Design Sprints started at Google to spark collaborative creativity, solve complex business problems and reduce the risk of failure when launching a new product to the market. Since the Sprint book came out in 2016, Design Sprints have become widely adopted globally by companies as a tool for innovation and problem-solving and one of the most hyped processes around.
Startups are notoriously fast-moving environments that value speed to market over almost everything else. This commitment to speed gives them an advantage but also risks leaving out a lot of the essential thinking and testing required to build a truly useful product. Too many products go to market without customer validation. How do you maintain the speed while including the necessary research and design thinking? Many startups in the Constant Contact InnoLoft Program cite a design sprint as one of the most valuable parts of their participation.

To make your Design Sprint more efficient, Google suggests a few preparation tips, like writing a Sprint brief, collecting User Research, assembling a cross-functional team, planning Lightning Talks, creating a Deck, finding the right Space, getting the Supplies, setting the stage, the ground rules for Sprinting, and choosing a good ice-breaker! Innovation fortune only favors the prepared mind.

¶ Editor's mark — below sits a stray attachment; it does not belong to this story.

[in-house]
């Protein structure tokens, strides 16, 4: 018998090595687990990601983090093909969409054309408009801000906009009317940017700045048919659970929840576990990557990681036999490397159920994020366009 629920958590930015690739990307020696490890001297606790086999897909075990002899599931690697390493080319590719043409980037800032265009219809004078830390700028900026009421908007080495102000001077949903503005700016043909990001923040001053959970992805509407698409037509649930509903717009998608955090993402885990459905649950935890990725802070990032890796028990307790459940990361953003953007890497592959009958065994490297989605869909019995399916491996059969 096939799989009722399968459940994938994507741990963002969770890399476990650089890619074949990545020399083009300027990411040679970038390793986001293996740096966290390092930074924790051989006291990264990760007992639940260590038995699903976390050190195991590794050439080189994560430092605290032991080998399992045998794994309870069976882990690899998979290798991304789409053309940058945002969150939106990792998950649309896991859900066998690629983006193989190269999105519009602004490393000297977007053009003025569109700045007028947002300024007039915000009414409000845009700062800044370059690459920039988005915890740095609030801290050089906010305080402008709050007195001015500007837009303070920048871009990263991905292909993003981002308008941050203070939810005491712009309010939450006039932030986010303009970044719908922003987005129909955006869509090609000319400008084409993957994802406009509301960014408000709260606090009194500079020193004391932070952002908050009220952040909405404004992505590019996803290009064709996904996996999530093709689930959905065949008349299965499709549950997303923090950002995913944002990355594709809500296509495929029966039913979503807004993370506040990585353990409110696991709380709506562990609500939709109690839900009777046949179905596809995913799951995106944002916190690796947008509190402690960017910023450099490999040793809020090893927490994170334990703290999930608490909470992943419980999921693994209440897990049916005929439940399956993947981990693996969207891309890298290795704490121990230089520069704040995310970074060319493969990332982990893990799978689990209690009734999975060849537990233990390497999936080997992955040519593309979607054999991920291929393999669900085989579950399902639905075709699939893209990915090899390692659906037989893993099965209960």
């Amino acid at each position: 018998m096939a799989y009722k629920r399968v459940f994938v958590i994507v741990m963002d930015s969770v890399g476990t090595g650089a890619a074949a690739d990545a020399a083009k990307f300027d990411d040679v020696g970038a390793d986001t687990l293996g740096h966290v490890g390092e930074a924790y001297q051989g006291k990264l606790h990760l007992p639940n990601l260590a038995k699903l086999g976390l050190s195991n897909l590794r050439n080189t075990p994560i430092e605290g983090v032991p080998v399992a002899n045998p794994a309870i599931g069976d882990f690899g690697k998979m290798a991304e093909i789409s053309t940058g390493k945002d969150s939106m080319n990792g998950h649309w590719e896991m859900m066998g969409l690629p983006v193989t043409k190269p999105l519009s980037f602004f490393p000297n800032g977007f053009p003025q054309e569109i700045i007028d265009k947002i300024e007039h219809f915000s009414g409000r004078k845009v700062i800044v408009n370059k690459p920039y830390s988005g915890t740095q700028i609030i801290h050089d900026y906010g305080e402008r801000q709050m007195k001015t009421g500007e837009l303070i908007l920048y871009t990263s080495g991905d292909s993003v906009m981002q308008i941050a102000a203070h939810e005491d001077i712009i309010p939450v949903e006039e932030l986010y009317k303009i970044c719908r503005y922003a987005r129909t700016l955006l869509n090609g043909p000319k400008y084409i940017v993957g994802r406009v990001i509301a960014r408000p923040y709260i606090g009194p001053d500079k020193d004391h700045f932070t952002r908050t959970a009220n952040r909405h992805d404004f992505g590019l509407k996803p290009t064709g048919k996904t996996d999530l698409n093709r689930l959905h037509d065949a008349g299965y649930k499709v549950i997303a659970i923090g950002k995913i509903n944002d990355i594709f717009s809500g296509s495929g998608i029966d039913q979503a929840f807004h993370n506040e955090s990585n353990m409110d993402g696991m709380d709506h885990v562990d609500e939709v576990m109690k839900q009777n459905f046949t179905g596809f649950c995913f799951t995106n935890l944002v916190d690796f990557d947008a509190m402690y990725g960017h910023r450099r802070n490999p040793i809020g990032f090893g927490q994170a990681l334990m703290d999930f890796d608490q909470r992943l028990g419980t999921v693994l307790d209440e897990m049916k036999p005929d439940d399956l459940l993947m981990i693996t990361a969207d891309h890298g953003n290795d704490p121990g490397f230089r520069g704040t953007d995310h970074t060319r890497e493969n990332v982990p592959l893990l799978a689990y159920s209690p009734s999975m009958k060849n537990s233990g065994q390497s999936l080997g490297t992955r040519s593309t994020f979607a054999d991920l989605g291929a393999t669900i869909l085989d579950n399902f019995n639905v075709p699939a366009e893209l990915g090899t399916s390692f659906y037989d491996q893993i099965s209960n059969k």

Startups are notoriously fast-moving environments that value speed to market over almost everything else. This commitment to speed gives them an advantage but also risks leaving out a lot of the essential thinking and testing required to build a truly useful product. Too many products go to market without customer validation. How do you maintain the speed while including the necessary research and design thinking? Many startups in the Constant Contact InnoLoft Program cite a design sprint as one of the most valuable parts of their participation.
Are you looking for a way to introduce your team or organization to design thinking or this approach of a design sprint? Contact Darin at [email protected] for a design sprint training workshop to help your team gain awareness and hands on experience with this powerful approach to solve customer problems and design new products, services, and programs. We can also refer you to others who can help you with either learning for the first time or conducting your own design sprint.